Tortoni's Chilling Legacy

According to his diaries, when 23-year-old Neapolitan ice cream-maker Giuseppe Tortoni came to Paris to make his fortune in 1798, he brought with him "an ancient and ailing mother, an ugly and bothersome wife, three ill-mannered children and a swaybacked horse, the only member of my family who has any sympathies for my ambitions."

According to his diaries, when 23-year-old Neapolitan ice cream-maker Giuseppe Tortoni came to Paris to make his fortune in 1798, he brought with him "an ancient and ailing mother, an ugly and bothersome wife, three ill-mannered children and a swaybacked horse, the only member of my family who has any sympathies for my ambitions." Tortoni also brought with him 200 livres, the equivalent today of about NIS 1,600, and with this, bought the nearly bankrupt Velloni's ice-cream shop on Rue de Rivoli. After renaming the shop Cafe Tortoni, he proceeded to make it into Paris' most fashionable place for a rendezvous. American author Washington Irving wrote that, "Never, in any single place, have I seen so many famous people simultaneously gathered for the purpose of satisfying their pleasures." It is no wonder that Irving was impressed, for Tortoni's regular clients included diplomats Talleyrand and Metternich, Russian-born banker Sir Basil Zaharoff, author Francois August Chateaubriand, the Duke of Mornay, the Baron de Rothschild and Charles XIV, the king of Sweden and Norway. So popular did the cafe become that when King Louis XVIII wanted to reward a friend for his services, he tried to buy the cafe for him. Tortoni, wishing neither to sell nor to offend the king, set a price so outrageously high that even Louis had to refuse the offer. In addition to being a superb inventor of ice-cream dishes, Tortoni also proved himself a talented restaurateur and a shrewd psychologist. In addition to dining, snacking or meeting at Tortoni's, one of the acceptable pastimes of the day was to sit by the window and use the lorgnettes supplied by the management to appraise and comment on the various attributes of the women that walked by. Tortoni outlived his mother, his wife and his horse, and when he was 89 years old, wrote that "my children, although now adults, remain ill-mannered and I fear for the fate of my little establishment once I am gone and it falls into their hands." Whether they were brats in the eyes of anyone other than their father is not known, but Tortoni's daughters - and, later, their children - maintained the popularity of the ice-cream parlor until 1900 when, during a particularly bad lightning storm, the building caught on fire and burned to the ground. The popular meeting place never reopened, but several of Tortoni's inventions have lived on. The two that follow are world famous. Biscuit Tortoni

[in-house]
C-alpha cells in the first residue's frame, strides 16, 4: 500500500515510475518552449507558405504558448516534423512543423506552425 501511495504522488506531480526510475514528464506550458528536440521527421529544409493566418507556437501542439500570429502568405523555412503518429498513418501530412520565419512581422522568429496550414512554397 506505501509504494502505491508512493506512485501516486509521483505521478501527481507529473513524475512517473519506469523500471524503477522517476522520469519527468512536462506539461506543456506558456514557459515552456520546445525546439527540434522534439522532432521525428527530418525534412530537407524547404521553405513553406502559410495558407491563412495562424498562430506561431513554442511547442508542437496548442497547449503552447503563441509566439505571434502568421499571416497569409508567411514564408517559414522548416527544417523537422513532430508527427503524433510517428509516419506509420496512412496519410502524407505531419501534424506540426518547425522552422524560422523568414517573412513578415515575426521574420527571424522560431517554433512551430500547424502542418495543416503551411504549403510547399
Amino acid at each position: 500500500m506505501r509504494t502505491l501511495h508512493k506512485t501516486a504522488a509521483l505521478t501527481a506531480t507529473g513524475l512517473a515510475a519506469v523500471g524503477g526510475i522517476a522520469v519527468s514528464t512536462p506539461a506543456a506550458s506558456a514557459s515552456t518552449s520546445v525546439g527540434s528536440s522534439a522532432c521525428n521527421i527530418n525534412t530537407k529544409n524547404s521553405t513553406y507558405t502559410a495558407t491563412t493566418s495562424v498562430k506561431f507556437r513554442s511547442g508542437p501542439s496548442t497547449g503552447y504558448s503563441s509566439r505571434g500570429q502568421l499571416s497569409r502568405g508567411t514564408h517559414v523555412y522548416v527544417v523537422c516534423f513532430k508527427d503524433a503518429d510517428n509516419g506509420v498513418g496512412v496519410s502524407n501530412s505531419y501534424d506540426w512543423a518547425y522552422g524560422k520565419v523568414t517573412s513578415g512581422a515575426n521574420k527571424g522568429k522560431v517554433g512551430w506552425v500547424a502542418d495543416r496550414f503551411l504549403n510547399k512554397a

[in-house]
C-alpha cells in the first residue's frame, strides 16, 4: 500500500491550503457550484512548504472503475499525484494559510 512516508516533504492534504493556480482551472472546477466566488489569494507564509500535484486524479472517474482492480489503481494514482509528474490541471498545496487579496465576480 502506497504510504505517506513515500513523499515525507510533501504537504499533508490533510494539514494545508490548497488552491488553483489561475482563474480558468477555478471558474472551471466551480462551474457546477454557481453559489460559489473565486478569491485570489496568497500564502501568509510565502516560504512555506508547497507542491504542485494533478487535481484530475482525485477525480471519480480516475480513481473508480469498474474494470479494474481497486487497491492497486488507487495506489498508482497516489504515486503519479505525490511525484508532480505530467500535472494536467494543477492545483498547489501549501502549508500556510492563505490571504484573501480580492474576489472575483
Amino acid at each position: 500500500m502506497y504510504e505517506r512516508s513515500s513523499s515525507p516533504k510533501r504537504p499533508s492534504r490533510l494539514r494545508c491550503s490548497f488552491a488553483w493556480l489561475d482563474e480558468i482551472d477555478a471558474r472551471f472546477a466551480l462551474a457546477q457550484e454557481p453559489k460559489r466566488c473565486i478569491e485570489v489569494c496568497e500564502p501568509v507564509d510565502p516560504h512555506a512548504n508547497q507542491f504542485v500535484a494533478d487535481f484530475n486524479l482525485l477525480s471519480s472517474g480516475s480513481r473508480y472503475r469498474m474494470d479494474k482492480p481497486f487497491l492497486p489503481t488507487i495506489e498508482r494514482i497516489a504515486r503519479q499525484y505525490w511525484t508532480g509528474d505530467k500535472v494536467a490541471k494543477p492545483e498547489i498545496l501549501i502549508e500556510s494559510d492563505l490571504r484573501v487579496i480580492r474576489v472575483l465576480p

1/2 cup milk 2 cups sweet cream 1 cup macaroon cookies, crushed 5 tbsp. confectioners' sugar, sifted small pinch salt 1 tsp. vanilla extract maraschino cherries for garnish crushed toasted almonds (unsalted), for garnish In a mixing bowl, combine the milk and 1/2 cup of the sweet cream. Add the macaroons, sugar and salt, and let stand, covered, for 1-2 hours. Whip the remaining sweet cream until it is just stiff, taking care not to overbeat. Into this, fold the macaroon mixture with the vanilla extract, and then pour into 8 individual dessert glasses. Sprinkle each portion lightly with crushed nuts, and top each with a maraschino cherry. Cover the glasses with plastic wrap and place in the freezer until frozen through. Transfer to the regular refrigeration compartment and discard the plastic wrap about 5 minutes prior to serving. (Serves 8). Peach ice cream Tortoni

3/4 liter sweet cream 1/4 liter milk 1 vanilla bean, about 5 cm. long 8 egg yolks 3/4 cup sugar 1 tsp. almond extract 1/4 tsp. salt 2 cups peaches, peeled, stoned and crushed Combine the cream, milk, and vanilla bean in a saucepan. Bring just to the point of boiling, immediately lower the flame and, stirring constantly, let simmer for 2-3 minutes. Remove the bean and set aside. Beat the egg yolks and sugar together in a mixing bowl until light in color. Gradually strain the hot cream and milk into the yolks, stirring briskly. Into this mixture, squeeze the seeds of the vanilla bean. Transfer to the top of a double boiler and cook over, but not in, about 2 1/2 cm. of simmering water until the mixture has the consistency of a thick syrup. Remove from the heat, add the almond extract and then let cool, stirring occasionally. Pour the mixture into chilled ice trays and cover with aluminum foil. Place in the freezer for an hour and then stir thoroughly. Return to the freezer for 1/2 hour more and then stir again. Pour the mixture into a large ring mold or bowl and mix in the crushed peaches. Return to the freezer, stir again after 30 more minutes and then let freeze solid. (Yields about 2 liters).